2. Likewise, don't be afraid of white space and giving the copy room to breathe. No one wants to read a content offer that makes them feel claustrophobic.
  3. Vary the weight and size of the copy to keep people dialed in. After all, variety is the spice of life, right?
  4. Always take into consideration readers that quickly glance over the offer in search of places they want to dive into your content waters. If they don't see any entry points in the offer that pique their interest, they're going to stay on the pool deck.
  5. If possible, try to convey thoughts visually rather than through copy as long as it doesn't scrimp on information and value.
  6. Be mindful of the client's branding when choosing fonts, colors, and types of graphics.
  7. When working with images, give some thought to using lifestyle pictures vs. subjects looking at the camera along with appropriate subject demographics.
  8. When you finish your draft, ask the subject matter expert (SME) or a reliable third-party to give it a once over and provide you with suggestions or comments before sending it to the client.

Aside from those specific best practices, we have a more general pearl of wisdom that can save you an awful lot of frustration – don't be in a rush. Like it or not, creativity and inspiration tend to operate on their own schedules, so always be sure to relax if at all possible and take breaks as you go.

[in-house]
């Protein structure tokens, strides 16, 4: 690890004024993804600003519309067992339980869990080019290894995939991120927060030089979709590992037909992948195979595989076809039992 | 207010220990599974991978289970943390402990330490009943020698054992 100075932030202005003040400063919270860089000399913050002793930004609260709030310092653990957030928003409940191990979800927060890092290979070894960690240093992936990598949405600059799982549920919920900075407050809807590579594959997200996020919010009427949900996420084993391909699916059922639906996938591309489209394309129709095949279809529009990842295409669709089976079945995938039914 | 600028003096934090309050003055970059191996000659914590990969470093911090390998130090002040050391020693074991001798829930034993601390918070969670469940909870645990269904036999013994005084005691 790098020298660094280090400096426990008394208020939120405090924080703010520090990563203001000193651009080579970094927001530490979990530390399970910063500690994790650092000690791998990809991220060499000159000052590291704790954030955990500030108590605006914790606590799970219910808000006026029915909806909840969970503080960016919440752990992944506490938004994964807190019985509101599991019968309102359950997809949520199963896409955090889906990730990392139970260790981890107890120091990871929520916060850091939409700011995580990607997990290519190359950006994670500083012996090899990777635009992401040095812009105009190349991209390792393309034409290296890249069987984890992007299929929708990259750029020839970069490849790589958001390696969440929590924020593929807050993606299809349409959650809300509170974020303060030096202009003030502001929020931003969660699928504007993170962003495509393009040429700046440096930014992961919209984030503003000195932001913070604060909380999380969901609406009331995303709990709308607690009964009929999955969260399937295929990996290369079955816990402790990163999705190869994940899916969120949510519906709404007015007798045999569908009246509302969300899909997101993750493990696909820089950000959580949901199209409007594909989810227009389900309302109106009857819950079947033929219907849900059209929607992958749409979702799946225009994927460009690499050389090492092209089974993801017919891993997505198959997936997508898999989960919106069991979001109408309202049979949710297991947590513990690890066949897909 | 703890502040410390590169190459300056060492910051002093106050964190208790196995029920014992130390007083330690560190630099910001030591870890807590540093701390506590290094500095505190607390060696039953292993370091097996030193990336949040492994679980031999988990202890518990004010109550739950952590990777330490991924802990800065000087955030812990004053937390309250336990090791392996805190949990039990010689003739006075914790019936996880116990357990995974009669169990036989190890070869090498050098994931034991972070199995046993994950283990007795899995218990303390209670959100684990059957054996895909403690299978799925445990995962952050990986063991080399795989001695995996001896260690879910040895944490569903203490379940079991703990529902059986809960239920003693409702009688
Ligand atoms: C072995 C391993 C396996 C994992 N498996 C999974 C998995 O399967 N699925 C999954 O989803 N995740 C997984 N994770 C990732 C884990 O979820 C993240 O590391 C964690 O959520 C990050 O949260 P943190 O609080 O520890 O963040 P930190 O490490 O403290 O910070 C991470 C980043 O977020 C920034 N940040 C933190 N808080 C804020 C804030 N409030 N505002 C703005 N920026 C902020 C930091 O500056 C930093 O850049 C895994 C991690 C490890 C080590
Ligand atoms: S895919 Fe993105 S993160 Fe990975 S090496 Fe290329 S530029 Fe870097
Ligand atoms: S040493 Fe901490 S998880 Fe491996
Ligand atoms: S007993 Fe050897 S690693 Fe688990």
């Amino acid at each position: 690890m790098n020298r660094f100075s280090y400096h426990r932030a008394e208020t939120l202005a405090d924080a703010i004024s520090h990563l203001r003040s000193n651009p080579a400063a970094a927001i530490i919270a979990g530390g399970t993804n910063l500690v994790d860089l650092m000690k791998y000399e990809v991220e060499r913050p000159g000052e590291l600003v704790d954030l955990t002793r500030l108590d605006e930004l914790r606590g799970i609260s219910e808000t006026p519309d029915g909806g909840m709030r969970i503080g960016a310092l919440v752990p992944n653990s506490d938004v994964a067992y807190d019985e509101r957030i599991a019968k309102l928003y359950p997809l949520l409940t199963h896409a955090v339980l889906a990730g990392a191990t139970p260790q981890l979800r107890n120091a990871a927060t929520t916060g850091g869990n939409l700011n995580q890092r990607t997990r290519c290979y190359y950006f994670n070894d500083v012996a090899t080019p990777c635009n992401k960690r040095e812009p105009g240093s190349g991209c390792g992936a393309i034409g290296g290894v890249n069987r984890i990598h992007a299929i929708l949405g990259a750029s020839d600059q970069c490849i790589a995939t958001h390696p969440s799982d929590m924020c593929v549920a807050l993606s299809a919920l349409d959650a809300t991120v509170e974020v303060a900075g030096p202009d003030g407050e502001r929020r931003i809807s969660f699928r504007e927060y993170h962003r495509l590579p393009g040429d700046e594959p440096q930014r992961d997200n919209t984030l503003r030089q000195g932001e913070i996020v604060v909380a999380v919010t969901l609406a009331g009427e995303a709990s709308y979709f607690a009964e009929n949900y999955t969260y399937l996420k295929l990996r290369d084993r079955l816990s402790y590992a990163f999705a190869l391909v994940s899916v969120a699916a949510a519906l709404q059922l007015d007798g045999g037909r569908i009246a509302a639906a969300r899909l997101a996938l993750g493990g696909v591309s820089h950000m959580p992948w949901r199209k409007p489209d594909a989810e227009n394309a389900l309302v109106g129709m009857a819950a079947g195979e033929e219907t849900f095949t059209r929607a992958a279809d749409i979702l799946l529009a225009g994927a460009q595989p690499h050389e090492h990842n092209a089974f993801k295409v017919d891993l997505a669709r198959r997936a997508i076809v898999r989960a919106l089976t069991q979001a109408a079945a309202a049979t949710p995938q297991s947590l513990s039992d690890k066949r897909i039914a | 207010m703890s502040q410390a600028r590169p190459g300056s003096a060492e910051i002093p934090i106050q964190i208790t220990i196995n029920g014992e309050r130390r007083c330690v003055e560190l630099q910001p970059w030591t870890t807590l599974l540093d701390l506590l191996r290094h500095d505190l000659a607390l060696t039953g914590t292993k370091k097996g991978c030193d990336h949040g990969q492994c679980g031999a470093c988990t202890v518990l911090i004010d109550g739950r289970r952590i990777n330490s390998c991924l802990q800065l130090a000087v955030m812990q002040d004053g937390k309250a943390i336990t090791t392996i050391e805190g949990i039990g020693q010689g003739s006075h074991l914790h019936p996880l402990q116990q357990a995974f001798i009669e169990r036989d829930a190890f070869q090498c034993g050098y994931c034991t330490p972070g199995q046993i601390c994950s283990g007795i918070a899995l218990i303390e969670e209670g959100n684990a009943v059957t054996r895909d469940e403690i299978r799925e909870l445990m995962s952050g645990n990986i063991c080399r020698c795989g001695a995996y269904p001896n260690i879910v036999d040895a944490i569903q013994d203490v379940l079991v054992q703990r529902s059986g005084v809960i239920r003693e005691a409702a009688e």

Like it or not, creativity and inspiration tend to operate on their own schedules, so always be sure to relax if at all possible and take breaks as you go.

If you find yourself stuck, don't break out into a cold sweat over it but, instead, go work on other things and let your mind take a breather from the design that has you spinning your wheels. Take it from the experts when they say how important it is to step away from the project when needed, returning with a fresh set of eyes.


The Nitty Design Gritty

As helpful as high-level guidance is in steering you to the content offer promised land, a look at our design process under a more powerful microscope might just be the key to unlocking your content greatness. So on that note, here's a closer look at the steps we take when designing each and every content offer.

1. Read the Copy and Understand the Offer

Assuming you have well-written, informative copy to draw from, use it as a foundation as you set sail on the design seas. Narrow in on the piece's objective, communicating with the SME and writer to ensure your perspective and vision for the design meshes well with the intended focus. Once again, your design should accompany the copy, not overwhelm it.

Your design should accompany the copy, not overwhelm it.

2. Use Another Document For Ideas and Considerations

Using the copy as a source along with your fertile imagination, start putting ideas together in a separate document for visual elements that will fit the content well. These particular elements either emphasize or convey information that copy simply cannot handle on its own:

  • Pullout quotes
  • Statistics
  • Infographics
  • Images
  • Charts